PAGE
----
Cowboys in Cyberspace

Cowboys in Cyberspace
Australia’s award-winning Internet Country Music resource (Est. 1997)


September 5th, 2008

Memories of days gone by…

Reg Lindsay 70's publicity photo It was the early seventies and it seemed like SLIM DUSTY and REG LINDSAY were the twin peaks of Australian country music. Slim of course, favoured the traditional path and in doing so, took the bush ballad style to an all-time high. Reg on the other hand, while by no means ignoring that same heritage, pursued a more modern sound which was influenced by the American style of country that was emanating from Nashville at the time. He was one of our first (perhaps the first) to record an album utilising their best players at the R.C.A. Studios, released as ‘Reg Lindsay in Nashville’ and produced by ex-pat musical giant Bill Walker. The sad passing of Reg Lindsay has reminded us that although he was highly-regarded overseas, he ultimately chose to concentrate on his career in Australia.

From a technological point-of-view, our local recording scene was just coming into its own and by the mid-seventies was starting to rival the overseas facilities. Pat Aulton had produced Reg’s biggest hit Armstrong (1971) at Festival Records in Pyrmont, most likely on a four-track tape recorder. In 1974 the company upgraded their studio and now boasted a 24-track facility with the latest English-made Neve mixing console. Studio A was so advanced at that time that it attracted many visiting overseas stars and gained a world-class reputation. It would have been inconceivable back then to imagine that one day recordings would be made on small computers and that a software company (Universal Audio) would sell a computer-based version of the mighty Neve desk at a tiny fraction of the original price!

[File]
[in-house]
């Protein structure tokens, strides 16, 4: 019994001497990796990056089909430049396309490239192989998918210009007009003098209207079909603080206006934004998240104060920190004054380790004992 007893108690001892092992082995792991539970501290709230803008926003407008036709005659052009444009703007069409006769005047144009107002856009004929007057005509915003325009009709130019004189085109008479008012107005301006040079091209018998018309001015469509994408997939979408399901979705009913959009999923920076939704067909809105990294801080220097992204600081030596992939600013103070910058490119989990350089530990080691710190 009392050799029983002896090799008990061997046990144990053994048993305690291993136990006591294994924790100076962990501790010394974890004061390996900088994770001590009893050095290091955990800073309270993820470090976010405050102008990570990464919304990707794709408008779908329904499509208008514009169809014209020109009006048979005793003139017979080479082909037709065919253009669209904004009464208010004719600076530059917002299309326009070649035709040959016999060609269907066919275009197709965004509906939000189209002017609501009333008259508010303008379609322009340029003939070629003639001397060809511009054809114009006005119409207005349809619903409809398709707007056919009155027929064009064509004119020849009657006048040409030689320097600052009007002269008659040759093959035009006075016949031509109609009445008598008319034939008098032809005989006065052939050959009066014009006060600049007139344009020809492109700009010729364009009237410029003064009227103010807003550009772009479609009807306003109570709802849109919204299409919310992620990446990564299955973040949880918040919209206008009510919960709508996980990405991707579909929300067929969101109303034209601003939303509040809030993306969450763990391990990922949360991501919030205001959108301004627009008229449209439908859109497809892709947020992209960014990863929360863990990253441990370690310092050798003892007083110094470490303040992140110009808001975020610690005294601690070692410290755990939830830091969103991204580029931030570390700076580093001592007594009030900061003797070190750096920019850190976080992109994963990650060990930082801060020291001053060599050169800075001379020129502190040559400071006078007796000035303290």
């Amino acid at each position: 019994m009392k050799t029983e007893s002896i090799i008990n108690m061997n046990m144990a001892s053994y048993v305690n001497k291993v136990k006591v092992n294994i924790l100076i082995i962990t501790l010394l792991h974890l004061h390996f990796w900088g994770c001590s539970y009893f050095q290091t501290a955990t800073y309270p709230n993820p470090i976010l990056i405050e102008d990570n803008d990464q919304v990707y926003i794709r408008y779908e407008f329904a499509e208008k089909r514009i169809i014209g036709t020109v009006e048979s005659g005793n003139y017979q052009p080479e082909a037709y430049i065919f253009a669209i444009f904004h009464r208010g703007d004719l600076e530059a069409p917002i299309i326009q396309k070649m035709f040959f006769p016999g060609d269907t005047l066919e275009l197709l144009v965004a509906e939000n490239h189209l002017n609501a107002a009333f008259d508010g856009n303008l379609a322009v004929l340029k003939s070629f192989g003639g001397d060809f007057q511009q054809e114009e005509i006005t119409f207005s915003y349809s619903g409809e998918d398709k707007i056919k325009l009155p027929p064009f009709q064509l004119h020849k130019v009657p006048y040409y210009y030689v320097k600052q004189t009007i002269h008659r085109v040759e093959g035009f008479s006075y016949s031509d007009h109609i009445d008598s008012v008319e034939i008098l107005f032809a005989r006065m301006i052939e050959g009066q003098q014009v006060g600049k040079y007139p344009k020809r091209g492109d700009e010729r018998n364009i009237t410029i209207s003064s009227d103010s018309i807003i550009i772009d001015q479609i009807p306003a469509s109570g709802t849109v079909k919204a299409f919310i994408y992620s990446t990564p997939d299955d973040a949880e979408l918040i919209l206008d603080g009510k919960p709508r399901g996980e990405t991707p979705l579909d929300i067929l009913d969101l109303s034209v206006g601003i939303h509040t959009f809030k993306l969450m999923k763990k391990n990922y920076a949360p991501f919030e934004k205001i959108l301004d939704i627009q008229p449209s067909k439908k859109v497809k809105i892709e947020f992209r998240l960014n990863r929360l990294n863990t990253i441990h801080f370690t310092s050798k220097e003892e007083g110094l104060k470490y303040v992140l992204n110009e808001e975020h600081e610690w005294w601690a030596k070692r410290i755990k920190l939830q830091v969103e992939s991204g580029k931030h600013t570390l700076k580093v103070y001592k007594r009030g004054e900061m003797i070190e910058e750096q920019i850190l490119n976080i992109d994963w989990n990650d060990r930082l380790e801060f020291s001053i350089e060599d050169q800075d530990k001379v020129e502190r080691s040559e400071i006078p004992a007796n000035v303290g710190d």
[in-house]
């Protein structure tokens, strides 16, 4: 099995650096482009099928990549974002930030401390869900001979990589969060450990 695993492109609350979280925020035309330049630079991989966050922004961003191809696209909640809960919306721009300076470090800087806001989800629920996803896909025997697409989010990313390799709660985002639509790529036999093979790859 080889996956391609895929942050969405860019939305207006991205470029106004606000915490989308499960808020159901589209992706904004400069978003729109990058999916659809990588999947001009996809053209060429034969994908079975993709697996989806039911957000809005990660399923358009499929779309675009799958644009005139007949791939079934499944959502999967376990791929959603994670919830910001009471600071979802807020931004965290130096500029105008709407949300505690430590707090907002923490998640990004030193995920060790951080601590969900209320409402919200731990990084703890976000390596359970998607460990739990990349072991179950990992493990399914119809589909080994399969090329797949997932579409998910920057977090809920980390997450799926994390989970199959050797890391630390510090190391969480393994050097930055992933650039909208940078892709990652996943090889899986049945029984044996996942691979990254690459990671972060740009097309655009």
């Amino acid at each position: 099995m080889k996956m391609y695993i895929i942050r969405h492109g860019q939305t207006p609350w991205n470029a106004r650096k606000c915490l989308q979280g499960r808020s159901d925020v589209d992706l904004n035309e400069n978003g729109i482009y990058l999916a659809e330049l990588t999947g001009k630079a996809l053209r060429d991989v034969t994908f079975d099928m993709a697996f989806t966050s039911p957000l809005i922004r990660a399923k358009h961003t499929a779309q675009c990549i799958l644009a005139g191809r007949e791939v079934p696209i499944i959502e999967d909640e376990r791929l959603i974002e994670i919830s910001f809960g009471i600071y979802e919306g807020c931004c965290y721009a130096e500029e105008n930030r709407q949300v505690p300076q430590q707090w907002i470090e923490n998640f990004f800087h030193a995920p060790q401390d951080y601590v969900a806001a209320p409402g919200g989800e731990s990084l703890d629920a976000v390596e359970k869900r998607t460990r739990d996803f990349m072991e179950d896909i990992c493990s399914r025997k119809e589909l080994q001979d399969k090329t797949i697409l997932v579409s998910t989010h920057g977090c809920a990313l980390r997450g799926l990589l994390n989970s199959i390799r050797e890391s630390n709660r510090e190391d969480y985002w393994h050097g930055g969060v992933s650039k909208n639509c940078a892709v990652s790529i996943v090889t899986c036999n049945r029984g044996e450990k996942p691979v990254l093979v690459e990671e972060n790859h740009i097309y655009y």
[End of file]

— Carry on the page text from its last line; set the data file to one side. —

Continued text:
On 25th May 1976, producer Martin Erdman was at the controls at Studio A, and his task was to record some tracks for a new Reg Lindsay album…songs that would sit alongside four recordings left over from the previous Nashville album. Pee Wee Clark from Reg’s band was there on pedal steel, along session men Milton Saunders on piano and from the jazz-rock fusion band Crossfire, Greg Lyon on bass, and Doug Gallacher on drums. LP cover  For reasons that are lost in history, there was no guitar player and at the last minute, someone thought of the fresh-faced teenager who worked in the PR office around the other side of the building. but who always seemed more interested in what was going on in the studio. That dear reader, was how I got called to play my first professional studio session. When it came time to record Reg’s composition Johnny Foster (The Old-Time Travellin’ Showman), I played the finger-picking part on my Japanese ‘imitation’ guitar. This was back when ‘copy’ guitars looked good but sounded average. Reg said,
“…Here, try this one…”
as he handed me his black 1938 Gibson acoustic to play! The album was released as The Travelin’ Man in August of 1976 and featured a very elaborate cover (for country music at the time) with a leather-look printed background and an insert sleeve with photos of Reg’s career to date. I know he was proud that the local tracks did indeed match up to the overseas recordings.

In this age of mobile phones and the internet, it is hard to imagine how popular Citizen’s Band Radio was at the time. Recognising the trend, Reg co-wrote a song entitled just that, C.B Radio, and I was called back for another session on October 16th. Festival Records not only had a studio in their building, but also a pressing plant. Such was the rush to release this track as a single, it was in the shops exactly one week later! Although I would only play one live show with Reg (and his niece Anne Kirkpatrick) that year, a couple of years later I joined his band The Overnighters to tour with his show and also play on over 40 episodes of the Logie award-winning TV show Reg Lindsay’s Country Homestead. We can only hope that some of Reg’s television legacy will get released again one day. There were 156 hours of the Brisbane shows recorded, not to mention the earlier Adelaide shows. Somewhere there in the vault, is probably the most comprehensive visual history of a golden era of Australian country music.

Until next time, happy surfing!